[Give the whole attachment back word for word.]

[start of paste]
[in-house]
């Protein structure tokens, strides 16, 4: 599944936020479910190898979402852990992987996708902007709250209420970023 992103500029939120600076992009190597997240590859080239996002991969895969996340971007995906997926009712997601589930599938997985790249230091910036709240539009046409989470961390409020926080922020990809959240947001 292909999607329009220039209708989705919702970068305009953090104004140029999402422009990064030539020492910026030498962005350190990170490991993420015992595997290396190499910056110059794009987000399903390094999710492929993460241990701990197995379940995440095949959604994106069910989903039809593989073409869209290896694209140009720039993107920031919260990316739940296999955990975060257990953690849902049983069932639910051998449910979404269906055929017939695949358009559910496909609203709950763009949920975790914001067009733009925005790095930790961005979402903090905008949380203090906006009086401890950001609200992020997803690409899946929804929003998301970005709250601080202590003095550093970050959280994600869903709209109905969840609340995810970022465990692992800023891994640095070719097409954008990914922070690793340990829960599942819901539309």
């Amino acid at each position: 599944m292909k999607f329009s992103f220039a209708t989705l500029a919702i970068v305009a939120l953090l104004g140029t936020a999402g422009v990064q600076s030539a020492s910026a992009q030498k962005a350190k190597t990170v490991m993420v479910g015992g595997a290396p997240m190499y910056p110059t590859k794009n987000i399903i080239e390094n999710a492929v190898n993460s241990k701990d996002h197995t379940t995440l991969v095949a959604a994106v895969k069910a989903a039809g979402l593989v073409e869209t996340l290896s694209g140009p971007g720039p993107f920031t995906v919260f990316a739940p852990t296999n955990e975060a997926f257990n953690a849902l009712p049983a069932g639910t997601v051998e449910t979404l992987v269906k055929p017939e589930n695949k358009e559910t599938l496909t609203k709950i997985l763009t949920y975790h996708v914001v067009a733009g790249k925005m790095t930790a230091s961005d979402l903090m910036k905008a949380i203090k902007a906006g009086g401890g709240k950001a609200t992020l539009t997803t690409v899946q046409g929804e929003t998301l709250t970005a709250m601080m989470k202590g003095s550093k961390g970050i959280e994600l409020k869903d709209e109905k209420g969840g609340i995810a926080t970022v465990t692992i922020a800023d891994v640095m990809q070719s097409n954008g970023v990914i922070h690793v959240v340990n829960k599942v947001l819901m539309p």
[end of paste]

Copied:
[in-house]
């Protein structure tokens, strides 16, 4: 599944936020479910190898979402852990992987996708902007709250209420970023 992103500029939120600076992009190597997240590859080239996002991969895969996340971007995906997926009712997601589930599938997985790249230091910036709240539009046409989470961390409020926080922020990809959240947001 292909999607329009220039209708989705919702970068305009953090104004140029999402422009990064030539020492910026030498962005350190990170490991993420015992595997290396190499910056110059794009987000399903390094999710492929993460241990701990197995379940995440095949959604994106069910989903039809593989073409869209290896694209140009720039993107920031919260990316739940296999955990975060257990953690849902049983069932639910051998449910979404269906055929017939695949358009559910496909609203709950763009949920975790914001067009733009925005790095930790961005979402903090905008949380203090906006009086401890950001609200992020997803690409899946929804929003998301970005709250601080202590003095550093970050959280994600869903709209109905969840609340995810970022465990692992800023891994640095070719097409954008990914922070690793340990829960599942819901539309």
């Amino acid at each position: 599944m292909k999607f329009s992103f220039a209708t989705l500029a919702i970068v305009a939120l953090l104004g140029t936020a999402g422009v990064q600076s030539a020492s910026a992009q030498k962005a350190k190597t990170v490991m993420v479910g015992g595997a290396p997240m190499y910056p110059t590859k794009n987000i399903i080239e390094n999710a492929v190898n993460s241990k701990d996002h197995t379940t995440l991969v095949a959604a994106v895969k069910a989903a039809g979402l593989v073409e869209t996340l290896s694209g140009p971007g720039p993107f920031t995906v919260f990316a739940p852990t296999n955990e975060a997926f257990n953690a849902l009712p049983a069932g639910t997601v051998e449910t979404l992987v269906k055929p017939e589930n695949k358009e559910t599938l496909t609203k709950i997985l763009t949920y975790h996708v914001v067009a733009g790249k925005m790095t930790a230091s961005d979402l903090m910036k905008a949380i203090k902007a906006g009086g401890g709240k950001a609200t992020l539009t997803t690409v899946q046409g929804e929003t998301l709250t970005a709250m601080m989470k202590g003095s550093k961390g970050i959280e994600l409020k869903d709209e109905k209420g969840g609340i995810a926080t970022v465990t692992i922020a800023d891994v640095m990809q070719s097409n954008g970023v990914i922070h690793v959240v340990n829960k599942v947001l819901m539309p």